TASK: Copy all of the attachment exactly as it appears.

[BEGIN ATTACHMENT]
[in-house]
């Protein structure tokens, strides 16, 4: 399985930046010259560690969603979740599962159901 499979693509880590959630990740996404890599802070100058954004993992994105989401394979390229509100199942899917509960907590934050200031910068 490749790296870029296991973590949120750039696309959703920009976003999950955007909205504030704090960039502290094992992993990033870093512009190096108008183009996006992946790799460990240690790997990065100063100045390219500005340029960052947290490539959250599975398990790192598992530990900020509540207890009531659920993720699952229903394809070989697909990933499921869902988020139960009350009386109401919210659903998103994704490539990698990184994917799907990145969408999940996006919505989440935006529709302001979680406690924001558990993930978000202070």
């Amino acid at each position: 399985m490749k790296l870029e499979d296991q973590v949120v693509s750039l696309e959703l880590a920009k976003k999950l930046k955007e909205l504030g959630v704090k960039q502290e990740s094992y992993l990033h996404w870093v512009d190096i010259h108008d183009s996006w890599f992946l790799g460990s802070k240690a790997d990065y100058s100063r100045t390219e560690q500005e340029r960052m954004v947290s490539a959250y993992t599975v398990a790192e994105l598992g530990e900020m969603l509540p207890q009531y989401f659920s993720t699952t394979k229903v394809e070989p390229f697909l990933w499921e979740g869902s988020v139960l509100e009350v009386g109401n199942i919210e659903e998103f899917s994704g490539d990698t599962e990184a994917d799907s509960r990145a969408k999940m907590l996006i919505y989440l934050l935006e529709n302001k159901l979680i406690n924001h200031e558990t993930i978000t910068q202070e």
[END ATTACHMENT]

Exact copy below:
[in-house]
């Protein structure tokens, strides 16, 4: 399985930046010259560690969603979740599962159901 499979693509880590959630990740996404890599802070100058954004993992994105989401394979390229509100199942899917509960907590934050200031910068 490749790296870029296991973590949120750039696309959703920009976003999950955007909205504030704090960039502290094992992993990033870093512009190096108008183009996006992946790799460990240690790997990065100063100045390219500005340029960052947290490539959250599975398990790192598992530990900020509540207890009531659920993720699952229903394809070989697909990933499921869902988020139960009350009386109401919210659903998103994704490539990698990184994917799907990145969408999940996006919505989440935006529709302001979680406690924001558990993930978000202070």
């Amino acid at each position: 399985m490749k790296l870029e499979d296991q973590v949120v693509s750039l696309e959703l880590a920009k976003k999950l930046k955007e909205l504030g959630v704090k960039q502290e990740s094992y992993l990033h996404w870093v512009d190096i010259h108008d183009s996006w890599f992946l790799g460990s802070k240690a790997d990065y100058s100063r100045t390219e560690q500005e340029r960052m954004v947290s490539a959250y993992t599975v398990a790192e994105l598992g530990e900020m969603l509540p207890q009531y989401f659920s993720t699952t394979k229903v394809e070989p390229f697909l990933w499921e979740g869902s988020v139960l509100e009350v009386g109401n199942i919210e659903e998103f899917s994704g490539d990698t599962e990184a994917d799907s509960r990145a969408k999940m907590l996006i919505y989440l934050l935006e529709n302001k159901l979680i406690n924001h200031e558990t993930i978000t910068q202070e």